Article by Jon Hiltz, Marijuana.com
Canada is slowly but surely headed down the rabbit-hole to become the first G7 nation with legal adult-use cannabis.
Thus far, Canadians have been asked to share their ideas on a broad scale as to how this landmark event should unfold. Most of the heavy lifting on legislation, however, has been accomplished by the feds.
Now that Bill C-45 has been through the first and second readings in Parliament, it’s time for the individual provinces to create the framework for how marijuana will be handled in each region. Provinces will be largely responsible for determining their mix of retail access points, local age limits, and a deluge of other necessary bureaucracy.
For this important step in the journey, provinces are turning to citizens for advice on the way locals should be permitted to get their legal weed.
For example, Alberta recently sent out a public consultation survey to get views on age limits, the use of cannabis in public, and impaired driving laws. Residents of Alberta, citizens of other Canadian provinces, local governments, and even U.S. stakeholders have been invited to participate in the process.
In the East, the Government of Newfoundland and Labrador sent out a short questionnaire which is due tomorrow, while Quebec announced it will be holding public consultations this summer.
New Brunswick established a governmental working group, seeking input from stakeholders and the public. As well, Ontario, British Columbia, Saskatchewan, Manitoba, and Nova Scotia have established governmental working groups of their own. They are all, at the moment, reviewing federal legislation.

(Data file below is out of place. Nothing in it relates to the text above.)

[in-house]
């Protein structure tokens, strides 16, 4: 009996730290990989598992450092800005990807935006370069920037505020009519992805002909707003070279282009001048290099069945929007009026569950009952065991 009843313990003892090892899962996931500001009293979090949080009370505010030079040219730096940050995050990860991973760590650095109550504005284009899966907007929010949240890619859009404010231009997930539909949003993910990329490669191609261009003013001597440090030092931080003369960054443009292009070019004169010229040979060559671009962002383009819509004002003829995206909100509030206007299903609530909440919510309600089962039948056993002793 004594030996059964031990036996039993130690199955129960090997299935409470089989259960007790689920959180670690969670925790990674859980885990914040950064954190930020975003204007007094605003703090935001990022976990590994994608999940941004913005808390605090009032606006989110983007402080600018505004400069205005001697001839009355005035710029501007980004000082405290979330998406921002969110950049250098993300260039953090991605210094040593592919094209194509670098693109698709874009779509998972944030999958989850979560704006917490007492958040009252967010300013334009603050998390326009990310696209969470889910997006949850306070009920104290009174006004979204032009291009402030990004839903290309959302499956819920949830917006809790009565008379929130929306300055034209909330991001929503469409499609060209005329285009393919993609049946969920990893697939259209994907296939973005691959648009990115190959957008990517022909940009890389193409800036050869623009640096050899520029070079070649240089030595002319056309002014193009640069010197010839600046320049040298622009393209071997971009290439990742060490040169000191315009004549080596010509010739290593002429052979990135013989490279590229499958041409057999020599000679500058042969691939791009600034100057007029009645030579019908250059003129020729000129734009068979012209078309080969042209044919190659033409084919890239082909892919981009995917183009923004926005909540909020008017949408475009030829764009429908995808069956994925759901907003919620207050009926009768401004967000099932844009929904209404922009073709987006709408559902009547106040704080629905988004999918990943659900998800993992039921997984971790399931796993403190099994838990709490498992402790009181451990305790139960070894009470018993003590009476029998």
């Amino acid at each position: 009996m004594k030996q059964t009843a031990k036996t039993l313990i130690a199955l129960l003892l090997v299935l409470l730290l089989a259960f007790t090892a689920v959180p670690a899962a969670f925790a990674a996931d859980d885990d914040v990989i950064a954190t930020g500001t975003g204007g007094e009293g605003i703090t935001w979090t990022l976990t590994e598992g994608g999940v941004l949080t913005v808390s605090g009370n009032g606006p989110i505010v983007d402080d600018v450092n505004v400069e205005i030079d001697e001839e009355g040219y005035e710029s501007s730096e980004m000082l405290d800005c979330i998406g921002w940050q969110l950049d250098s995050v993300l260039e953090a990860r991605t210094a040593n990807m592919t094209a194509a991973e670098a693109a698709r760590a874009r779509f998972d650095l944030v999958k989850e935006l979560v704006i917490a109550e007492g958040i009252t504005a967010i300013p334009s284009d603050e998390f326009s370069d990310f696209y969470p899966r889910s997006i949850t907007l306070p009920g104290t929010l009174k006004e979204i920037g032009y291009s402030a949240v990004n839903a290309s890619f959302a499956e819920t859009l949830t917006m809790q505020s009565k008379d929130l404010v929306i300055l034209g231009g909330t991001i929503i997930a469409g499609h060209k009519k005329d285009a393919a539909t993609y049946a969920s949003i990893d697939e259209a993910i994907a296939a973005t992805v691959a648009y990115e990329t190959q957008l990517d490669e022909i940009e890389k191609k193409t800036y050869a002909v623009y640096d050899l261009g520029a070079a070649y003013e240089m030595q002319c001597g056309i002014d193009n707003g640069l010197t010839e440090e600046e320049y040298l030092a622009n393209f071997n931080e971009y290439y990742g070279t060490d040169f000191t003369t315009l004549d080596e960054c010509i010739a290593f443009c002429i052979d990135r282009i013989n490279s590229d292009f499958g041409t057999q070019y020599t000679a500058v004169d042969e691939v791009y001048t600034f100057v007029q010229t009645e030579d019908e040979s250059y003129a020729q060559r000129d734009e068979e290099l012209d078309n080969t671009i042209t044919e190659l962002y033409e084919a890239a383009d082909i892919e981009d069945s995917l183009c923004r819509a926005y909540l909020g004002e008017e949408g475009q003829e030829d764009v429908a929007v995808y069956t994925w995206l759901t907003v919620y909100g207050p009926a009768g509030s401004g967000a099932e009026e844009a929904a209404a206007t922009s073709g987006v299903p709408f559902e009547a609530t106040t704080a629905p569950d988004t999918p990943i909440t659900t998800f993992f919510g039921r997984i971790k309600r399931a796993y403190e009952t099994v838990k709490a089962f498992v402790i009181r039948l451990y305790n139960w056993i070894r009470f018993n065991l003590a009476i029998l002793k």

But what do the licensed producers (LPs) want? They have, arguably, more skin in the game than the average citizens on the matter.
“I don’t think that we know exactly what the best possible model will be,” said Jordan Sinclair, Director of Communications for Canopy Growth. “For us, we’ll work with any model that comes out. The one thing that [Canopy] has been clear about, is that we think there should be a continuation of the mail-order system and e-commerce system as it exists today.”
Sinclair went on to add that the mail system, currently the only way Canadians can get medical marijuana, is necessary because some provinces may not be ready to sell regulated cannabis come legalization day.